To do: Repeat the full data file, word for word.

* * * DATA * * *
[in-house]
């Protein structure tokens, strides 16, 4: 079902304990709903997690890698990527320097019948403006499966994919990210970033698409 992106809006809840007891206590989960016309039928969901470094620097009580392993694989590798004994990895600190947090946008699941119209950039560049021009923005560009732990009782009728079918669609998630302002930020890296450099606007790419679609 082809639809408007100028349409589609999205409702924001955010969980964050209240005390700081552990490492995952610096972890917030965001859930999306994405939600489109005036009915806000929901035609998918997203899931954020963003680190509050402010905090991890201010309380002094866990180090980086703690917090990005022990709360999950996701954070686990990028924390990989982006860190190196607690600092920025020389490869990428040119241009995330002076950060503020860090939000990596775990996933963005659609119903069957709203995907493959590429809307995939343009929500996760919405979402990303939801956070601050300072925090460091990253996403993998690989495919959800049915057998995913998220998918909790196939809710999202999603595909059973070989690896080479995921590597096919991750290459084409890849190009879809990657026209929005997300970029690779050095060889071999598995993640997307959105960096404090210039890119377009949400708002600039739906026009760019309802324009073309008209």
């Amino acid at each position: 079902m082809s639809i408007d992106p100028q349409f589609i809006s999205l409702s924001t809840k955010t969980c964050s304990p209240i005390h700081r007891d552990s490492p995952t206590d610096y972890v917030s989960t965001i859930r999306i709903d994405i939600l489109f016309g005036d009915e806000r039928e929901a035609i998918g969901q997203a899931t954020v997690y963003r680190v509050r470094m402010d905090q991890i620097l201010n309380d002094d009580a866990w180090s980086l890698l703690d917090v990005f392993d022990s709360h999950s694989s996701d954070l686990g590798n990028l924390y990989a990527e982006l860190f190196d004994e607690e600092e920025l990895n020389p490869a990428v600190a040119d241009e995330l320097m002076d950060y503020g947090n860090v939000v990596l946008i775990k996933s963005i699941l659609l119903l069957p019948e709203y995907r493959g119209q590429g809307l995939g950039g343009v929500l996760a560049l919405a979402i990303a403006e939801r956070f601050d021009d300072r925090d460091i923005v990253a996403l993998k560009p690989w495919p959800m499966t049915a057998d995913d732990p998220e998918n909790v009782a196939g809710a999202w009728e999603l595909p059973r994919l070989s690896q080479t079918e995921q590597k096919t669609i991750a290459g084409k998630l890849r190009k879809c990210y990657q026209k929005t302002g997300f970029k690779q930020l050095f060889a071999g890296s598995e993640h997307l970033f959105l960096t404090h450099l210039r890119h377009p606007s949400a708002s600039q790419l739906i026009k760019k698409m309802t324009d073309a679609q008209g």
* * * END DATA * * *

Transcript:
[in-house]
């Protein structure tokens, strides 16, 4: 079902304990709903997690890698990527320097019948403006499966994919990210970033698409 992106809006809840007891206590989960016309039928969901470094620097009580392993694989590798004994990895600190947090946008699941119209950039560049021009923005560009732990009782009728079918669609998630302002930020890296450099606007790419679609 082809639809408007100028349409589609999205409702924001955010969980964050209240005390700081552990490492995952610096972890917030965001859930999306994405939600489109005036009915806000929901035609998918997203899931954020963003680190509050402010905090991890201010309380002094866990180090980086703690917090990005022990709360999950996701954070686990990028924390990989982006860190190196607690600092920025020389490869990428040119241009995330002076950060503020860090939000990596775990996933963005659609119903069957709203995907493959590429809307995939343009929500996760919405979402990303939801956070601050300072925090460091990253996403993998690989495919959800049915057998995913998220998918909790196939809710999202999603595909059973070989690896080479995921590597096919991750290459084409890849190009879809990657026209929005997300970029690779050095060889071999598995993640997307959105960096404090210039890119377009949400708002600039739906026009760019309802324009073309008209």
């Amino acid at each position: 079902m082809s639809i408007d992106p100028q349409f589609i809006s999205l409702s924001t809840k955010t969980c964050s304990p209240i005390h700081r007891d552990s490492p995952t206590d610096y972890v917030s989960t965001i859930r999306i709903d994405i939600l489109f016309g005036d009915e806000r039928e929901a035609i998918g969901q997203a899931t954020v997690y963003r680190v509050r470094m402010d905090q991890i620097l201010n309380d002094d009580a866990w180090s980086l890698l703690d917090v990005f392993d022990s709360h999950s694989s996701d954070l686990g590798n990028l924390y990989a990527e982006l860190f190196d004994e607690e600092e920025l990895n020389p490869a990428v600190a040119d241009e995330l320097m002076d950060y503020g947090n860090v939000v990596l946008i775990k996933s963005i699941l659609l119903l069957p019948e709203y995907r493959g119209q590429g809307l995939g950039g343009v929500l996760a560049l919405a979402i990303a403006e939801r956070f601050d021009d300072r925090d460091i923005v990253a996403l993998k560009p690989w495919p959800m499966t049915a057998d995913d732990p998220e998918n909790v009782a196939g809710a999202w009728e999603l595909p059973r994919l070989s690896q080479t079918e995921q590597k096919t669609i991750a290459g084409k998630l890849r190009k879809c990210y990657q026209k929005t302002g997300f970029k690779q930020l050095f060889a071999g890296s598995e993640h997307l970033f959105l960096t404090h450099l210039r890119h377009p606007s949400a708002s600039q790419l739906i026009k760019k698409m309802t324009d073309a679609q008209g």